LEADING ARTICLE : Mind the gap - in policy, in lifelong learning

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Mind the gap. The Government has got itself into a stew over students who had planned to take a year off between receiving their A-level results this week and starting their university courses. Their numbers may be relatively small but their plight is real. Either ministers were badly advised or they, their special advisers and civil servants forgot that the announcement that tuition fees were payable from 1998 would scare thousands of students and give many of them an incentive to start their degrees this autumn - so putting additional strain on a "clearing" system already under severe pressure of numbers.

Making students and their relatives frantic is bad politics. Labour has now made the situation worse by an ill-considered hint that students doing certain ill-defined voluntary activities during their gap year would be exempt from tuition charges next year. That these were likely to be students who could most easily afford the new tuition fees and maintenance seems to have escaped Labour's class-attuned antennae. Matters need to be clarified. This will be a test of the mettle of shop-holding minister Tessa Blackstone.

There is, it's true, a silver lining in these clouds. Ministers and university tutors, employers, parents, let alone students themselves have been given an opportunity to think further about the boundary between school or college and higher education. In an ideal world the Government would tomorrow welcome the chance it has been given to reflect and promise to disclose new thoughts in the autumn White Paper on lifelong learning.

The point, surely, is that the very idea of a "gap" is meaningless in the context of lifelong learning. For several years now it has no longer been the case that all university students are callow 18-somethings who will leave at 21 and start jobs. The university undergraduate population is increasingly diverse. More than half of all undergraduates are classified as "mature". Indeed, one of the rationales for the inquiry led by Sir Ron Dearing was the inequity in the way the system treats full-time "young" undergraduates on the one hand and, on the other, the part-timers (paying their own way through thick and thin) and older full-timers who may or may not qualify for the treatment given their younger contemporaries.

Lifelong learning, as per Dearing, is about universities turning themselves into an educational resource throughout the post-18 span of life, their doors open to adults as well as teenagers, their first-degree students taking several years to complete a degree. (The introduction of credit- based learning along American lines is long overdue, though it will require a revolutionary change in behaviour in certain institutions.) After a first degree, students (the word becoming synonymous in the 21st century with employees) then return for top-up and short courses, replenishing the stock of intellectual capital.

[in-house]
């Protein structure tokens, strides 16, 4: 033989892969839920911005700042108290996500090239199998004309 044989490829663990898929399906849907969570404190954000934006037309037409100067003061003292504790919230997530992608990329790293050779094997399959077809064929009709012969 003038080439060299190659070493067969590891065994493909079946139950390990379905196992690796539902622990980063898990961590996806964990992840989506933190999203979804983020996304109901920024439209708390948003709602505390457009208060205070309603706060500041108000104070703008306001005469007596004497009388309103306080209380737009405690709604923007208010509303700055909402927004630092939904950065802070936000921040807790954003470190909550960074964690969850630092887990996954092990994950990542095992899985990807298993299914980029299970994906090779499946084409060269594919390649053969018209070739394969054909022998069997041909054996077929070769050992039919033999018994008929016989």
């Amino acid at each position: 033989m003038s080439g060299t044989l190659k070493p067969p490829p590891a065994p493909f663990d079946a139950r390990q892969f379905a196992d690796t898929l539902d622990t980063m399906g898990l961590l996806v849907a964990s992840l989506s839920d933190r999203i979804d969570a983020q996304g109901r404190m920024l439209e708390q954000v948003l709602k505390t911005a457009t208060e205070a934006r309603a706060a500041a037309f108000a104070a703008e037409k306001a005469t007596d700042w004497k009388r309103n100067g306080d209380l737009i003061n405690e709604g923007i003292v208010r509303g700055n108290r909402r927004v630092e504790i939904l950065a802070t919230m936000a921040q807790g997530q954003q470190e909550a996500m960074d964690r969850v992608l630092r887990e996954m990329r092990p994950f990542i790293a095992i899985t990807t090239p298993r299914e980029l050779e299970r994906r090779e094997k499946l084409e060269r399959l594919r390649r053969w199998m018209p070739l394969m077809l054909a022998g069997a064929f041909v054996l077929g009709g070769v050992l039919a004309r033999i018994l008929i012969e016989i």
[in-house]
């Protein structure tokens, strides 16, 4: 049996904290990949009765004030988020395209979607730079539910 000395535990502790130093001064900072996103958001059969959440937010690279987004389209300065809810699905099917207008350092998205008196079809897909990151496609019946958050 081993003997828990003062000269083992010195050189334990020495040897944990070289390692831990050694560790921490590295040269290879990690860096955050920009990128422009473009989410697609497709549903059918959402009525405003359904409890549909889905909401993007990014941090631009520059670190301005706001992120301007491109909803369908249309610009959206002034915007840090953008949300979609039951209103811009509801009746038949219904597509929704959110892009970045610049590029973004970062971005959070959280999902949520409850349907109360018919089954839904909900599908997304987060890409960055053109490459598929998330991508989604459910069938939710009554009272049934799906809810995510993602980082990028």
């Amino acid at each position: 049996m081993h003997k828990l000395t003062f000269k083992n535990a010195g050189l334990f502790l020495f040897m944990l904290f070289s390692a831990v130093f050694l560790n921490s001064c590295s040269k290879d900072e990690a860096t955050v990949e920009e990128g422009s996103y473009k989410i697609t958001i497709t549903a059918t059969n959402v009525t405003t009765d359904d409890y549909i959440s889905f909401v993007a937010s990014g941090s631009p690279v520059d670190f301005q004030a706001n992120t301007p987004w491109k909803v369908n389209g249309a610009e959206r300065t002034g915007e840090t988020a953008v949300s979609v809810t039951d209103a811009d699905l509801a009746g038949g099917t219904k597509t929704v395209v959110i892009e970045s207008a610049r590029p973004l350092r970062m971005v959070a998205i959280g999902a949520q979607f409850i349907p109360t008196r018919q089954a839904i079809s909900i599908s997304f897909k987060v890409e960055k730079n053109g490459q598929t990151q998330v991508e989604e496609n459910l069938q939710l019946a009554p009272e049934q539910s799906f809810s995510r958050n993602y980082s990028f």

In that perspective, many years are "gap" years. For some, perhaps many, 18-year-olds, a spell of employment after school or sixth form or further education college might be very useful. Many more would contemplate it, provided the financial help was the same for them as it would have been if they had gone straight on.

This is the great opportunity in the Dearing proposals as amended by David Blunkett: a system of loans for student maintenance makes such a vision entirely realisable. The Government's position on tuition fees is still, however, couched in terms of a university population of 18-year- olds. Mature students and those entering later would be penalised under any regime which assessed their means on the same basis as a teenager with no personal resources.

All that is for the future. What ought ministers to do now to prevent this summer storm growing into a political tempest? The first requirement is that Baroness Blackstone stop digging. That suggestion (official? kite- flying?) of exemption for students accepted on university courses starting in autumn 1998 who in the intervening period had done good works for the Prince's Trust or Voluntary Service Overseas was misbegotten. The last thing Third World countries need are skill-less young people playing the volunteer dilettante for three months. It is a moot point whether the life chances of inner-city youth would be enhanced by student types working for the Prince's Trust for a couple of months.

The catchment for these two bodies, and other worthy enterprises such as Community Service Volunteers, is necessarily from among students who can afford to do charity work. Are they really the most deserving objects of a Labour government's charity? And how complicated it would be to sort the volunteering goats from the others.

The thousands of students caught between a rock and a university place need the Government to come clean. There is a strong case in natural justice that the 19,000 or so students accepted for 1998 were accepted on existing financial terms and should be allowed to matriculate on 1997's conditions. This, it is true, does penalise those 1997 A-level candidates who decided to defer application but their case for exemption from the planned changes is much less strong.

Inadequate as Sir Ron Dearing's report was in some respects, it has pushed Labour into taking the right decision about higher education. To go straight ahead with the new fees regime was right, too. But ministers should have reckoned for what the Americans call "grandfathering" - the effects of a new scheme on those embroiled in existing arrangements. Fairness demands complete exemption for those with places who were planning a year out.